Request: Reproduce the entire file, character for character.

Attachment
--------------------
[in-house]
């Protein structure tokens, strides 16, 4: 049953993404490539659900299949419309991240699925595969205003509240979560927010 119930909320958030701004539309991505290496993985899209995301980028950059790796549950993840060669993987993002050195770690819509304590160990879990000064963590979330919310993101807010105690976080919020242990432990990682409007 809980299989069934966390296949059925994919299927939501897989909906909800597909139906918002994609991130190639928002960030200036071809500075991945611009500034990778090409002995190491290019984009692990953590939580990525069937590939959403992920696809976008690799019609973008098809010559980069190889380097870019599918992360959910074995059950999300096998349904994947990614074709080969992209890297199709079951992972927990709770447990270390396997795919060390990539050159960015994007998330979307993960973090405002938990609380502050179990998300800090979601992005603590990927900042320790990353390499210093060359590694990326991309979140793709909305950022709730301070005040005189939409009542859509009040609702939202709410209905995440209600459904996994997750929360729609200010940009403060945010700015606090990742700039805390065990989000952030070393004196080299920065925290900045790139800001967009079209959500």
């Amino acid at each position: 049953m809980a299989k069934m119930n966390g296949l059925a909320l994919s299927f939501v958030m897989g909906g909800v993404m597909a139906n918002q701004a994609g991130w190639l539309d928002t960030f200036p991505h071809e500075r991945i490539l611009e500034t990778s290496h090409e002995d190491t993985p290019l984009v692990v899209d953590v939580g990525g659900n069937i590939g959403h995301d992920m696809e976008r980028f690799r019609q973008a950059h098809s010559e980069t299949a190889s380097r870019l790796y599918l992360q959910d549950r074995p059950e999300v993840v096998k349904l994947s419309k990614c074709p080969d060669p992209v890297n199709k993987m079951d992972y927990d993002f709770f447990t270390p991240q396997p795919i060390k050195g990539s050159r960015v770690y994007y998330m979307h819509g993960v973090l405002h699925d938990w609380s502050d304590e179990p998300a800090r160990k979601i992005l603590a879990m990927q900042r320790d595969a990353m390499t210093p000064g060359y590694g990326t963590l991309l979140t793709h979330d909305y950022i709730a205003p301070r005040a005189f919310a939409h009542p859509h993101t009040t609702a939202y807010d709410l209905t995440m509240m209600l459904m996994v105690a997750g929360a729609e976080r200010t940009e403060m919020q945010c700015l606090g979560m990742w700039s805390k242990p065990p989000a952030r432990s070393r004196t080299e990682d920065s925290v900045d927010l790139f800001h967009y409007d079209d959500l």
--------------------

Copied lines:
[in-house]
């Protein structure tokens, strides 16, 4: 049953993404490539659900299949419309991240699925595969205003509240979560927010 119930909320958030701004539309991505290496993985899209995301980028950059790796549950993840060669993987993002050195770690819509304590160990879990000064963590979330919310993101807010105690976080919020242990432990990682409007 809980299989069934966390296949059925994919299927939501897989909906909800597909139906918002994609991130190639928002960030200036071809500075991945611009500034990778090409002995190491290019984009692990953590939580990525069937590939959403992920696809976008690799019609973008098809010559980069190889380097870019599918992360959910074995059950999300096998349904994947990614074709080969992209890297199709079951992972927990709770447990270390396997795919060390990539050159960015994007998330979307993960973090405002938990609380502050179990998300800090979601992005603590990927900042320790990353390499210093060359590694990326991309979140793709909305950022709730301070005040005189939409009542859509009040609702939202709410209905995440209600459904996994997750929360729609200010940009403060945010700015606090990742700039805390065990989000952030070393004196080299920065925290900045790139800001967009079209959500």
């Amino acid at each position: 049953m809980a299989k069934m119930n966390g296949l059925a909320l994919s299927f939501v958030m897989g909906g909800v993404m597909a139906n918002q701004a994609g991130w190639l539309d928002t960030f200036p991505h071809e500075r991945i490539l611009e500034t990778s290496h090409e002995d190491t993985p290019l984009v692990v899209d953590v939580g990525g659900n069937i590939g959403h995301d992920m696809e976008r980028f690799r019609q973008a950059h098809s010559e980069t299949a190889s380097r870019l790796y599918l992360q959910d549950r074995p059950e999300v993840v096998k349904l994947s419309k990614c074709p080969d060669p992209v890297n199709k993987m079951d992972y927990d993002f709770f447990t270390p991240q396997p795919i060390k050195g990539s050159r960015v770690y994007y998330m979307h819509g993960v973090l405002h699925d938990w609380s502050d304590e179990p998300a800090r160990k979601i992005l603590a879990m990927q900042r320790d595969a990353m390499t210093p000064g060359y590694g990326t963590l991309l979140t793709h979330d909305y950022i709730a205003p301070r005040a005189f919310a939409h009542p859509h993101t009040t609702a939202y807010d709410l209905t995440m509240m209600l459904m996994v105690a997750g929360a729609e976080r200010t940009e403060m919020q945010c700015l606090g979560m990742w700039s805390k242990p065990p989000a952030r432990s070393r004196t080299e990682d920065s925290v900045d927010l790139f800001h967009y409007d079209d959500l």